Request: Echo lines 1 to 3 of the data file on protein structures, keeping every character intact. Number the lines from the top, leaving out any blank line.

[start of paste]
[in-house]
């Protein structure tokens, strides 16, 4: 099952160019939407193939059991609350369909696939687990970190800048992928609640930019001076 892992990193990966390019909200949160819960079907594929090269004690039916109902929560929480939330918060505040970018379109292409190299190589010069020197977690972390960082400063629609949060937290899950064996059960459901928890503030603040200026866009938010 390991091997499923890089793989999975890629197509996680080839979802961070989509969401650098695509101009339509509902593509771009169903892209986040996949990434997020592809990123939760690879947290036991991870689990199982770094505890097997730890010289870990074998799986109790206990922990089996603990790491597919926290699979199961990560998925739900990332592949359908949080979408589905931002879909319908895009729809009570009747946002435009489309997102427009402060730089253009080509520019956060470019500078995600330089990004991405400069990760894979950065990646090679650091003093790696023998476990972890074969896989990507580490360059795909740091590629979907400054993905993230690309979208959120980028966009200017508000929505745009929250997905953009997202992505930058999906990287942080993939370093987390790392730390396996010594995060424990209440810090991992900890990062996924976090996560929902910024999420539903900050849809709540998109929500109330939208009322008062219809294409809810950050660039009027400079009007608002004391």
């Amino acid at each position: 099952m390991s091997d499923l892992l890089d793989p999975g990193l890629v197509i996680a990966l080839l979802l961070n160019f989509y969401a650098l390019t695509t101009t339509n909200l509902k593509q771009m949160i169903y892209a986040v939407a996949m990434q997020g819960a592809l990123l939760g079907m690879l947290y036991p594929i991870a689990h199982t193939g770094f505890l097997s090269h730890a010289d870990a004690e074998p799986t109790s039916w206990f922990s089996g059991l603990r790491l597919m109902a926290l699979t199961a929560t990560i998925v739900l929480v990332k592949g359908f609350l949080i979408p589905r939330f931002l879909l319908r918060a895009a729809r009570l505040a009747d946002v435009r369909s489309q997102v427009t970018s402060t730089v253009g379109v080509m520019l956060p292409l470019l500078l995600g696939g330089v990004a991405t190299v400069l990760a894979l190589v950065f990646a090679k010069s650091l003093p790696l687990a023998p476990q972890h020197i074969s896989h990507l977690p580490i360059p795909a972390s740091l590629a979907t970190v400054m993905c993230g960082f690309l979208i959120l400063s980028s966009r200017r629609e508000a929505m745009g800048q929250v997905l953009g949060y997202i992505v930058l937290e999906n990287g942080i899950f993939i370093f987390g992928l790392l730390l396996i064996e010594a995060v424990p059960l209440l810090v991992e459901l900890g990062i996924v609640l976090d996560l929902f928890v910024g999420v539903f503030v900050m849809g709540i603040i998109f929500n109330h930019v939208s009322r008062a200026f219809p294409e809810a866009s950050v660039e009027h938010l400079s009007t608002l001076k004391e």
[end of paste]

[in-house]
């Protein structure tokens, strides 16, 4: 099952160019939407193939059991609350369909696939687990970190800048992928609640930019001076 892992990193990966390019909200949160819960079907594929090269004690039916109902929560929480939330918060505040970018379109292409190299190589010069020197977690972390960082400063629609949060937290899950064996059960459901928890503030603040200026866009938010 390991091997499923890089793989999975890629197509996680080839979802961070989509969401650098695509101009339509509902593509771009169903892209986040996949990434997020592809990123939760690879947290036991991870689990199982770094505890097997730890010289870990074998799986109790206990922990089996603990790491597919926290699979199961990560998925739900990332592949359908949080979408589905931002879909319908895009729809009570009747946002435009489309997102427009402060730089253009080509520019956060470019500078995600330089990004991405400069990760894979950065990646090679650091003093790696023998476990972890074969896989990507580490360059795909740091590629979907400054993905993230690309979208959120980028966009200017508000929505745009929250997905953009997202992505930058999906990287942080993939370093987390790392730390396996010594995060424990209440810090991992900890990062996924976090996560929902910024999420539903900050849809709540998109929500109330939208009322008062219809294409809810950050660039009027400079009007608002004391």
């Amino acid at each position: 099952m390991s091997d499923l892992l890089d793989p999975g990193l890629v197509i996680a990966l080839l979802l961070n160019f989509y969401a650098l390019t695509t101009t339509n909200l509902k593509q771009m949160i169903y892209a986040v939407a996949m990434q997020g819960a592809l990123l939760g079907m690879l947290y036991p594929i991870a689990h199982t193939g770094f505890l097997s090269h730890a010289d870990a004690e074998p799986t109790s039916w206990f922990s089996g059991l603990r790491l597919m109902a926290l699979t199961a929560t990560i998925v739900l929480v990332k592949g359908f609350l949080i979408p589905r939330f931002l879909l319908r918060a895009a729809r009570l505040a009747d946002v435009r369909s489309q997102v427009t970018s402060t730089v253009g379109v080509m520019l956060p292409l470019l500078l995600g696939g330089v990004a991405t190299v400069l990760a894979l190589v950065f990646a090679k010069s650091l003093p790696l687990a023998p476990q972890h020197i074969s896989h990507l977690p580490i360059p795909a972390s740091l590629a979907t970190v400054m993905c993230g960082f690309l979208i959120l400063s980028s966009r200017r629609e508000a929505m745009g800048q929250v997905l953009g949060y997202i992505v930058l937290e999906n990287g942080i899950f993939i370093f987390g992928l790392l730390l396996i064996e010594a995060v424990p059960l209440l810090v991992e459901l900890g990062i996924v609640l976090d996560l929902f928890v910024g999420v539903f503030v900050m849809g709540i603040i998109f929500n109330h930019v939208s009322r008062a200026f219809p294409e809810a866009s950050v660039e009027h938010l400079s009007t608002l001076k004391e």